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Convergent human and climate forcing of late-Holocene flooding in Northwest England

Convergent human and climate forcing of late-Holocene flooding in Northwest England
Convergent human and climate forcing of late-Holocene flooding in Northwest England

Concern is growing that climate change may amplify global flood risk but short hydrological data series hamper hazard assessment. Lake sediment reconstructions are capturing a fuller picture of rare, high-magnitude events but the UK has produced few lake palaeoflood records. We report the longest lake-derived flood reconstruction for the UK to date, a 1500-year record from Brotherswater, northwest England. Its catchment is well-suited physiographically to palaeoflood research, but its homogeneous, dark brown sediment matrix precludes visual identification of flood layers. Instead, an outlier detection routine applied to high-resolution particle size measurements showed a >90% match, in stratigraphic sequence, to measured high river flows. Our late-Holocene palaeoflood reconstruction reveals nine multi-decadal periods of more frequent flooding (510–630 CE, 890–960, 990–1080, 1470–1560, 1590–1620, 1650–1710, 1740–1770, 1830–1890 and 1920–2012), and these show a significant association with negative winter North Atlantic Oscillation (wNAO) phasing and some synchrony with solar minima. These flood-rich episodes also overlap with local and regional land-use intensification, which we propose has amplified the flood signal by creating a more efficient catchment sediment conveyor and more rapid hillslope-channel hydrological connectivity. Disentangling anthropogenic and climatic drivers is a challenge but anthropogenic landscape transformation should evidently not be underestimated in palaeoflood reconstructions. Our paper also demonstrates that flood histories can be extracted from the numerous lakes worldwide containing organic-rich, visually homogeneous sediments. This transformative evidence base should lead to more reliable assessments of flood frequency and risks to ecosystems and infrastructure.

Flood hazard, Human activity, Lake sediments, North Atlantic Oscillation, Paleofloods, Solar forcing
0921-8181
Schillereff, D.N.
6c919084-6869-4735-85ad-2c2dbc5f07a6
Chiverrell, R.C.
193e87d2-aae0-499c-b92b-af07eb2a494d
Macdonald, N.
56fc19d1-88f0-44dc-90ae-c5d670b90da4
Hooke, J.M.
130577d2-a7c9-465c-997f-47c0b5ad380a
Welsh, K. E.
926e0d3a-86fe-420e-96f4-526ed58d89a0
Piliposian, G.
95eb7b6b-055e-4b6e-8a9b-829abffd2644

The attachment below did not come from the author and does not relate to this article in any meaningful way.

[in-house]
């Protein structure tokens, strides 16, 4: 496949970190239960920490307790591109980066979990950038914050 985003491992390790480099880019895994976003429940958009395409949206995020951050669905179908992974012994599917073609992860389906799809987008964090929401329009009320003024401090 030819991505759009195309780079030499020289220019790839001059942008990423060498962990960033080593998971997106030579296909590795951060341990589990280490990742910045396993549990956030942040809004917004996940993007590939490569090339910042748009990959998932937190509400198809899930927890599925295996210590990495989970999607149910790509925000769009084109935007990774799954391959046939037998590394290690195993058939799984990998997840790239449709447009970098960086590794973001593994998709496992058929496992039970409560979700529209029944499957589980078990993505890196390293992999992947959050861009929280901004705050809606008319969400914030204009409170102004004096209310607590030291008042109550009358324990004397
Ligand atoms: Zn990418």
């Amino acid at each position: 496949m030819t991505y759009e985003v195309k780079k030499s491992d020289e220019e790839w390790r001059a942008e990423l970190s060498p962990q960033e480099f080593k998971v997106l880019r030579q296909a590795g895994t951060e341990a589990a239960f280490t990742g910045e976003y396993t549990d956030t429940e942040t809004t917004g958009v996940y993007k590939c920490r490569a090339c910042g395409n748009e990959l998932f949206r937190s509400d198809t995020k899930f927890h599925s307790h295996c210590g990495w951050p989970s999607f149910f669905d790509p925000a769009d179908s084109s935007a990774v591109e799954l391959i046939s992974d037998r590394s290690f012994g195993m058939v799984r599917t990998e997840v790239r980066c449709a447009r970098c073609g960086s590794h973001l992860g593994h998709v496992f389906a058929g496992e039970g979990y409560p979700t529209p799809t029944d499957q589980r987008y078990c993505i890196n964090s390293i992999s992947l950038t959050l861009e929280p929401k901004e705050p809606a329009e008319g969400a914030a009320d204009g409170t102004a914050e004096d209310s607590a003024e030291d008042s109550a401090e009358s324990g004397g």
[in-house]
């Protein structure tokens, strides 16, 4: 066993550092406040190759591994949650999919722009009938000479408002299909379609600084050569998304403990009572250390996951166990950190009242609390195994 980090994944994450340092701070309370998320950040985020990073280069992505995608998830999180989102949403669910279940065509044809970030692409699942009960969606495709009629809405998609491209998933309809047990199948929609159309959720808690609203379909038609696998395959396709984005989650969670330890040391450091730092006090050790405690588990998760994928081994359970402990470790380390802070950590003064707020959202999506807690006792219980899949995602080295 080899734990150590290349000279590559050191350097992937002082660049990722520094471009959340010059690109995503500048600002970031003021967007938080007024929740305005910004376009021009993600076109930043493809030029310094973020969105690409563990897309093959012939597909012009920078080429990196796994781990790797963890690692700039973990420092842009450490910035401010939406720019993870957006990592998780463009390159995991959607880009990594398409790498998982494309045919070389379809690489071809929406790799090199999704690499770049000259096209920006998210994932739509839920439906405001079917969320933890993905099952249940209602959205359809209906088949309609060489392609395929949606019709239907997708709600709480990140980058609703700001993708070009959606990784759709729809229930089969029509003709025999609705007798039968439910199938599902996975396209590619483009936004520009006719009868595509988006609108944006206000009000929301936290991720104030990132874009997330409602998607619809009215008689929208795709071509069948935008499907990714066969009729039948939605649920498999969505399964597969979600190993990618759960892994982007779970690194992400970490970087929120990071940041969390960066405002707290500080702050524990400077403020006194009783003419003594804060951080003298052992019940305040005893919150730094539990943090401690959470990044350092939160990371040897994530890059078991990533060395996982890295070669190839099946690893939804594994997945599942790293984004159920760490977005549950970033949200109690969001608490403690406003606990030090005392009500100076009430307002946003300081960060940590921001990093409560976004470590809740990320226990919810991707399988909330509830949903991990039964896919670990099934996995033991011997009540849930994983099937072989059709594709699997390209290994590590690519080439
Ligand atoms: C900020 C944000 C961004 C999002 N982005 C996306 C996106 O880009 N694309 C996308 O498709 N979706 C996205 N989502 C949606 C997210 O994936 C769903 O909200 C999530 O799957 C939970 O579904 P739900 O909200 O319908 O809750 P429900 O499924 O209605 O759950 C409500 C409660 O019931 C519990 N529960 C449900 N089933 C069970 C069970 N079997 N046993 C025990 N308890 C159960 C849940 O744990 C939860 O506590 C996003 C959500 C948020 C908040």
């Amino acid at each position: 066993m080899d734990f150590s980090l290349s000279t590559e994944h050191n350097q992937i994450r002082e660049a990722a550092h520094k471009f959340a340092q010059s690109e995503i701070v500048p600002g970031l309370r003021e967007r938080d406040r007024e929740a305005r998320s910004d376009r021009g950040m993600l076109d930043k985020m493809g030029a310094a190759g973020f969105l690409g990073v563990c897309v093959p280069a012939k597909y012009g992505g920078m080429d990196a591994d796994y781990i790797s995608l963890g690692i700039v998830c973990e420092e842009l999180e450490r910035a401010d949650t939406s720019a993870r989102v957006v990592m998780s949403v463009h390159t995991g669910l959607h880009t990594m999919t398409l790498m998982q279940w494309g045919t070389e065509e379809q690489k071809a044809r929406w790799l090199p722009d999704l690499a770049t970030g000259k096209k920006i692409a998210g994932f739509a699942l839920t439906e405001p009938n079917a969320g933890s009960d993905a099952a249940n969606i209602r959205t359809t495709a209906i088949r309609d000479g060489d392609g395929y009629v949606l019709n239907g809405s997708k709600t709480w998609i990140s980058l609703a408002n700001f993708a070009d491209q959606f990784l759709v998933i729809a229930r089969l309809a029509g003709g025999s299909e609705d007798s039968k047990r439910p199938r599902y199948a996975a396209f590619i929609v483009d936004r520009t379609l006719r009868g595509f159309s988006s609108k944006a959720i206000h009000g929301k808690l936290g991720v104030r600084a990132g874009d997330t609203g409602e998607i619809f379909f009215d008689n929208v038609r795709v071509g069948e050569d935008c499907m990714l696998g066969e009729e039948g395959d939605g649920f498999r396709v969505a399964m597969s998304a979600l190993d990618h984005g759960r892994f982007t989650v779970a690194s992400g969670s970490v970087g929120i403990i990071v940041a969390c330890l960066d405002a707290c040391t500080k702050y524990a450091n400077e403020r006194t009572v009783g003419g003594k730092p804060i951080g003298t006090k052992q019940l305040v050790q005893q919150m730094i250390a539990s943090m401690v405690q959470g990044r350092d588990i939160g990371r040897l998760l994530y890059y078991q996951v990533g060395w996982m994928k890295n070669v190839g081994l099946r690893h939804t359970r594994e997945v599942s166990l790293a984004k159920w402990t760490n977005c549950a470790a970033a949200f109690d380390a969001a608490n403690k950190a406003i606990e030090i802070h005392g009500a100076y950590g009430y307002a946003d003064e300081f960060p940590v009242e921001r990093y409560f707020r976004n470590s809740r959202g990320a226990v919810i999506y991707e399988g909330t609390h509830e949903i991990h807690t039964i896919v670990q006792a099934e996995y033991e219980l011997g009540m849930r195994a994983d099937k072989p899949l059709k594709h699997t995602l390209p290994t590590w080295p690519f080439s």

Croudace, I.W.
24deb068-d096-485e-8a23-a32b7a68afaf
Schillereff, D.N.
6c919084-6869-4735-85ad-2c2dbc5f07a6
Chiverrell, R.C.
193e87d2-aae0-499c-b92b-af07eb2a494d
Macdonald, N.
56fc19d1-88f0-44dc-90ae-c5d670b90da4
Hooke, J.M.
130577d2-a7c9-465c-997f-47c0b5ad380a
Welsh, K. E.
926e0d3a-86fe-420e-96f4-526ed58d89a0
Piliposian, G.
95eb7b6b-055e-4b6e-8a9b-829abffd2644
Croudace, I.W.
24deb068-d096-485e-8a23-a32b7a68afaf

Schillereff, D.N., Chiverrell, R.C., Macdonald, N., Hooke, J.M., Welsh, K. E., Piliposian, G. and Croudace, I.W. (2019) Convergent human and climate forcing of late-Holocene flooding in Northwest England. Global and Planetary Change, 182, [102998]. (doi:10.1016/j.gloplacha.2019.102998).

Record type: Article

Abstract

Concern is growing that climate change may amplify global flood risk but short hydrological data series hamper hazard assessment. Lake sediment reconstructions are capturing a fuller picture of rare, high-magnitude events but the UK has produced few lake palaeoflood records. We report the longest lake-derived flood reconstruction for the UK to date, a 1500-year record from Brotherswater, northwest England. Its catchment is well-suited physiographically to palaeoflood research, but its homogeneous, dark brown sediment matrix precludes visual identification of flood layers. Instead, an outlier detection routine applied to high-resolution particle size measurements showed a >90% match, in stratigraphic sequence, to measured high river flows. Our late-Holocene palaeoflood reconstruction reveals nine multi-decadal periods of more frequent flooding (510–630 CE, 890–960, 990–1080, 1470–1560, 1590–1620, 1650–1710, 1740–1770, 1830–1890 and 1920–2012), and these show a significant association with negative winter North Atlantic Oscillation (wNAO) phasing and some synchrony with solar minima. These flood-rich episodes also overlap with local and regional land-use intensification, which we propose has amplified the flood signal by creating a more efficient catchment sediment conveyor and more rapid hillslope-channel hydrological connectivity. Disentangling anthropogenic and climatic drivers is a challenge but anthropogenic landscape transformation should evidently not be underestimated in palaeoflood reconstructions. Our paper also demonstrates that flood histories can be extracted from the numerous lakes worldwide containing organic-rich, visually homogeneous sediments. This transformative evidence base should lead to more reliable assessments of flood frequency and risks to ecosystems and infrastructure.

Full text not available from this repository.

More information

Accepted/In Press date: 25 July 2019
e-pub ahead of print date: 30 July 2019
Published date: 1 November 2019
Keywords: Flood hazard, Human activity, Lake sediments, North Atlantic Oscillation, Paleofloods, Solar forcing

Identifiers

Local EPrints ID: 437497
URI: http://eprints.soton.ac.uk/id/eprint/437497
ISSN: 0921-8181
PURE UUID: 0d52ef7b-dd9d-4588-8c2b-814b79627009

Catalogue record

Date deposited: 31 Jan 2020 17:36
Last modified: 06 Oct 2020 21:09

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